Aim: The aim of this study was to examine change in sexual activity before and after cardiac diagnosis in men and women by medication class.
Background: Decline in sexual activity after cardiac diagnosis frequently occurs, with adverse effects of medications believed to play a role, although literature by subclass of drugs are conflicting.
Methods: Mixed methods approach was used to evaluate cardiac patients' (N=211) self-reported medications and changes in sexual activity before and after cardiac diagnosis via mailed survey. Chi square, logistic regression, and thematic analysis were used.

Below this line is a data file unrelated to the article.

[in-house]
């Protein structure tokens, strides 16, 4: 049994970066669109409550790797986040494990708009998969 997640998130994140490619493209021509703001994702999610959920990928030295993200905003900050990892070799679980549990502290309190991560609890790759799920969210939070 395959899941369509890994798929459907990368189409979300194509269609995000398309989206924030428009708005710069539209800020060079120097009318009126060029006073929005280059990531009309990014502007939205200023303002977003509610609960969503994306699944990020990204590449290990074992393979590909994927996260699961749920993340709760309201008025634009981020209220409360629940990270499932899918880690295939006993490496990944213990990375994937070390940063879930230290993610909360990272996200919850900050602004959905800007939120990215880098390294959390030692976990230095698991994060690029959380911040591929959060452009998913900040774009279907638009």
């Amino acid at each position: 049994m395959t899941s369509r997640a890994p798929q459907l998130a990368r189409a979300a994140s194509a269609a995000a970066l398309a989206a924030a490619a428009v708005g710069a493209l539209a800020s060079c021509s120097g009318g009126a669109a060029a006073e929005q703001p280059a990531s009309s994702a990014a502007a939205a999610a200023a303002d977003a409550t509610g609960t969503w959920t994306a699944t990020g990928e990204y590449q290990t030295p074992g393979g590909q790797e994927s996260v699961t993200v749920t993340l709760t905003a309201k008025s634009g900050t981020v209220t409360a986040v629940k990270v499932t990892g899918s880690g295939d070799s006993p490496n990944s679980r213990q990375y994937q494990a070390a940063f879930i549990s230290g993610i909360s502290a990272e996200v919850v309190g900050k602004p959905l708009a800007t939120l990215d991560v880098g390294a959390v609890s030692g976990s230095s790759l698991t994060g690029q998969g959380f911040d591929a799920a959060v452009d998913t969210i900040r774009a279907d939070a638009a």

Results: First and third generation beta blockers, class 1 calcium channel blockers, vasodilators, diuretics, and loop diuretics adversely affected sexual activity. Significant predictors of change in sexual activity were number of medications, education level, and income; the overall model predicted 25.7% of the variance in sexual activity.
Conclusions: Sexual assessment and discussion of sexual concerns and side effects of medications by nurses are important to support sexual function.
Keywords: Cardiovascular diseases; Drug therapy; Sexual activity; Sexual dysfunction.
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